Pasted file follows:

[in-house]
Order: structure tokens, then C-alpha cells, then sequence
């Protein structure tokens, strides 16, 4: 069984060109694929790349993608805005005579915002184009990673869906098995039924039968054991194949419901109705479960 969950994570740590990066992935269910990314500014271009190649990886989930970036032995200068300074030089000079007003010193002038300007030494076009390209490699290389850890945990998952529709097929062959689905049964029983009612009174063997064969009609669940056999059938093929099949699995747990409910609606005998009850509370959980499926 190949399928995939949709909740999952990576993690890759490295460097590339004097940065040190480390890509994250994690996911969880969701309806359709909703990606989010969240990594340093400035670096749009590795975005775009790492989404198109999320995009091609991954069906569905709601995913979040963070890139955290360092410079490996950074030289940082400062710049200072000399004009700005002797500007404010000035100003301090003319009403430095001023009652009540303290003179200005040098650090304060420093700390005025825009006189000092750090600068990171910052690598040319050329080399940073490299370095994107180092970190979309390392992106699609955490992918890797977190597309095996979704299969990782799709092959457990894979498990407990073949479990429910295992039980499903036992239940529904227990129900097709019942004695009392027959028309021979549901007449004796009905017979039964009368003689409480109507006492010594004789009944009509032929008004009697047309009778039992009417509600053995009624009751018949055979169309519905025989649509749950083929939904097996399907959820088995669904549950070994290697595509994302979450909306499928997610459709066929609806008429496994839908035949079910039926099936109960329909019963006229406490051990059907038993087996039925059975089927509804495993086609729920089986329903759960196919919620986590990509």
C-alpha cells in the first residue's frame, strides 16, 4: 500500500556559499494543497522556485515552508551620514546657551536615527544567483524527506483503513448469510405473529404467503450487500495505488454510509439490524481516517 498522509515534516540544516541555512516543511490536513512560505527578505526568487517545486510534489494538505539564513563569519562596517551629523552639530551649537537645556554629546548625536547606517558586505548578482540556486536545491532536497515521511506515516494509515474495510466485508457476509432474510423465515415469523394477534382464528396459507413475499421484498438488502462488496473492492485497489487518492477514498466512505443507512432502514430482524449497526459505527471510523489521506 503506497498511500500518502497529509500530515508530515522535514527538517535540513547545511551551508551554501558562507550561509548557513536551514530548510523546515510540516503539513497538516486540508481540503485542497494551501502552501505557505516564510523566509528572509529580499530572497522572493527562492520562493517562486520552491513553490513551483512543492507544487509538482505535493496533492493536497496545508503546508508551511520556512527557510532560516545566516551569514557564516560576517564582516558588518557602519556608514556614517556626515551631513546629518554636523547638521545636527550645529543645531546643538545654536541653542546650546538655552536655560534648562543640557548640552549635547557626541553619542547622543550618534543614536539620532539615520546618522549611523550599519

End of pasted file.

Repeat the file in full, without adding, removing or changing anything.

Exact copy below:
[in-house]
Order: structure tokens, then C-alpha cells, then sequence
């Protein structure tokens, strides 16, 4: 069984060109694929790349993608805005005579915002184009990673869906098995039924039968054991194949419901109705479960 969950994570740590990066992935269910990314500014271009190649990886989930970036032995200068300074030089000079007003010193002038300007030494076009390209490699290389850890945990998952529709097929062959689905049964029983009612009174063997064969009609669940056999059938093929099949699995747990409910609606005998009850509370959980499926 190949399928995939949709909740999952990576993690890759490295460097590339004097940065040190480390890509994250994690996911969880969701309806359709909703990606989010969240990594340093400035670096749009590795975005775009790492989404198109999320995009091609991954069906569905709601995913979040963070890139955290360092410079490996950074030289940082400062710049200072000399004009700005002797500007404010000035100003301090003319009403430095001023009652009540303290003179200005040098650090304060420093700390005025825009006189000092750090600068990171910052690598040319050329080399940073490299370095994107180092970190979309390392992106699609955490992918890797977190597309095996979704299969990782799709092959457990894979498990407990073949479990429910295992039980499903036992239940529904227990129900097709019942004695009392027959028309021979549901007449004796009905017979039964009368003689409480109507006492010594004789009944009509032929008004009697047309009778039992009417509600053995009624009751018949055979169309519905025989649509749950083929939904097996399907959820088995669904549950070994290697595509994302979450909306499928997610459709066929609806008429496994839908035949079910039926099936109960329909019963006229406490051990059907038993087996039925059975089927509804495993086609729920089986329903759960196919919620986590990509």
C-alpha cells in the first residue's frame, strides 16, 4: 500500500556559499494543497522556485515552508551620514546657551536615527544567483524527506483503513448469510405473529404467503450487500495505488454510509439490524481516517 498522509515534516540544516541555512516543511490536513512560505527578505526568487517545486510534489494538505539564513563569519562596517551629523552639530551649537537645556554629546548625536547606517558586505548578482540556486536545491532536497515521511506515516494509515474495510466485508457476509432474510423465515415469523394477534382464528396459507413475499421484498438488502462488496473492492485497489487518492477514498466512505443507512432502514430482524449497526459505527471510523489521506 503506497498511500500518502497529509500530515508530515522535514527538517535540513547545511551551508551554501558562507550561509548557513536551514530548510523546515510540516503539513497538516486540508481540503485542497494551501502552501505557505516564510523566509528572509529580499530572497522572493527562492520562493517562486520552491513553490513551483512543492507544487509538482505535493496533492493536497496545508503546508508551511520556512527557510532560516545566516551569514557564516560576517564582516558588518557602519556608514556614517556626515551631513546629518554636523547638521545636527550645529543645531546643538545654536541653542546650546538655552536655560534648562543640557548640552549635547557626541553619542547622543550618534543614536539620532539615520546618522549611523550599519